Transaction Monitoring Balances Customer Centricity With Fraud Defense

In the world of cybersecurity, there’s no prize for being fashionably late with updates.

And in today’s evolving technology and authentication landscape, if organizations aren’t at the tip of the spear with their authentication protocols, they are likely on the receiving end of a fraud attack.

“It’s not just about having a strong defense against fraud, but also having an easy sign-on,” Olympe Leflambe, general counsel, legal, compliance and risk at Mangopay, told PYMNTS for the series “What’s Next in Payments: Authentication: What’s New and What’s Next?”

Leflambe highlighted the three fundamental factors of authentication: possession, knowledge and inherence.

Possession refers to something you have, such as a security token. Knowledge involves something you know, like a password or security question answer. Inherent factors are based on biometrics, including facial recognition, fingerprint scans or behavioral data unique to an individual.

Within the ever-changing authentication landscape, these factors have remained immutable pillars.

“These three factors need to be independent, so that if one of the three is compromised then the other one that the provider is using for strong customer authentication is not,” Leflambe said.

Additionally, she noted, technology neutrality is crucial to foster innovation while meeting the criteria of authentication.

Balancing Technology and Regulation

Still, technology does not exist in a vacuum — particularly payments technology, which is highly regulated. And on the regulatory side, upcoming changes in the payments services directive (PSD3) are expected to broaden the scope of strong customer authentication.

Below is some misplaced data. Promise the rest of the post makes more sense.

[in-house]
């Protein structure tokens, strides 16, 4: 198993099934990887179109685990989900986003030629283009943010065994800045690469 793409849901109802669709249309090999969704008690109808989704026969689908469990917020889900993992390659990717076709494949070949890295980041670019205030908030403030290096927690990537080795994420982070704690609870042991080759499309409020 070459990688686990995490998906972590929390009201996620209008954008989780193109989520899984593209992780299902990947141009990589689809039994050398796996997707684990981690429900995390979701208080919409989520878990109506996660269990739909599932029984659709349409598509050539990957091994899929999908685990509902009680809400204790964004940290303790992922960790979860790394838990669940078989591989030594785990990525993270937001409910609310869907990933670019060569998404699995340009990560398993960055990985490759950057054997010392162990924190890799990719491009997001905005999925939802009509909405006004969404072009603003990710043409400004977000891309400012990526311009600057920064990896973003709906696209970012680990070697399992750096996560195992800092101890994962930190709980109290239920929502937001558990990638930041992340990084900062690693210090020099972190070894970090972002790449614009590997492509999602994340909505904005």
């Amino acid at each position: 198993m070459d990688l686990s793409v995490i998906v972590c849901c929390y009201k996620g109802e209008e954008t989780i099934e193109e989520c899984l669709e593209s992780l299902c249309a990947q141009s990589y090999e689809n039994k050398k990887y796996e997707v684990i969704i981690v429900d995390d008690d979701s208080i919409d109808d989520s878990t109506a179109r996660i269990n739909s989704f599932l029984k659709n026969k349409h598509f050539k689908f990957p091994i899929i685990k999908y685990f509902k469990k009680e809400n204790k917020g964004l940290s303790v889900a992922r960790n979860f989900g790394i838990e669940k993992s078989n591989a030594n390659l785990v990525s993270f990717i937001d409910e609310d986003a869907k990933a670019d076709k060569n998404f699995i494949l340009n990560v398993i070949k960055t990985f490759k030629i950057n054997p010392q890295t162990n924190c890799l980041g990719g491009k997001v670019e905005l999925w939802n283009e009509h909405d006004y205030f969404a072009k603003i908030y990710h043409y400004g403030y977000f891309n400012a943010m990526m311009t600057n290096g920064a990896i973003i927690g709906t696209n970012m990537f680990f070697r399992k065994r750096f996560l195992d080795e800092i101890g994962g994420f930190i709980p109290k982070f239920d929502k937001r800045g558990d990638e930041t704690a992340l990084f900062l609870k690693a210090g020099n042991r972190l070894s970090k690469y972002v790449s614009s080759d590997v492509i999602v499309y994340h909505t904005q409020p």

Against this backdrop, Leflambe highlighted the increasing sophistication of scammers and the need for artificial intelligence (AI) solutions in authentication. AI can enhance inherent factors, such as biometric and behavioral data analysis.

“It’s not something that’s new or recent, but bad actors it seems always are on top of the technology developments,” she said.

Fortunately, “With the wealth of data that comes across digital channels, everything down to device level information, behavioral analytics, AI; there becomes the potential to really identify, and get a sense of how somebody does act online, or transact or interact with a company,” Leflambe said, clarifying the distinction between authentication and identification.

Identification verifies a person’s identity, while authentication focuses on confirming the legitimacy of a person’s actions or access to certain information. Authentication is primarily a fraud prevention measure rather than a means of verifying personal details.

Payment service providers have a broad view of customers’ transaction patterns, Leflambe said, allowing them to authenticate users across various platforms. Behavioral analytics play a crucial role in identifying unusual or suspicious activities, ensuring a seamless and secure experience for customers.

Intelligent Friction for Security

Friction, when used intelligently, can improve security and customer trust. However, Leflambe cautioned that friction alone is not a guarantee of success against fraud.

Striking a balance between customer centricity and anti-fraud measures is crucial. Data-driven approaches can help assess the impact of friction on conversion rates and fraud prevention, while also exploring alternative measures that do not introduce unnecessary friction.

For example, passwords, despite their limitations, continue to be prevalent in financial services. Leflambe attributed this to historical legacy and the challenge of finding feasible alternatives without introducing excessive friction. While technologies like fingerprint and facial recognition exist, their widespread adoption is still limited.

Authentication is an ever-evolving field, driven by technological advancements and regulatory frameworks. Looking ahead, Leflambe predicted that AI would play a role in authentication, leveraging sophisticated pattern recognition and behavioral data analysis.

“There’s an obligation of all payment services providers to monitor transactions and identify first what’s unusual, and then decide whether what’s unusual is also suspicious,” Leflambe said.

However, she also acknowledged the potential for fraudsters to exploit AI. It is essential to stay vigilant and leverage technology to combat fraud effectively.

“It would be dangerous to think because there’s strong customer authentication in place, then there can be no fraud or there is no fraud,” Leflambe said.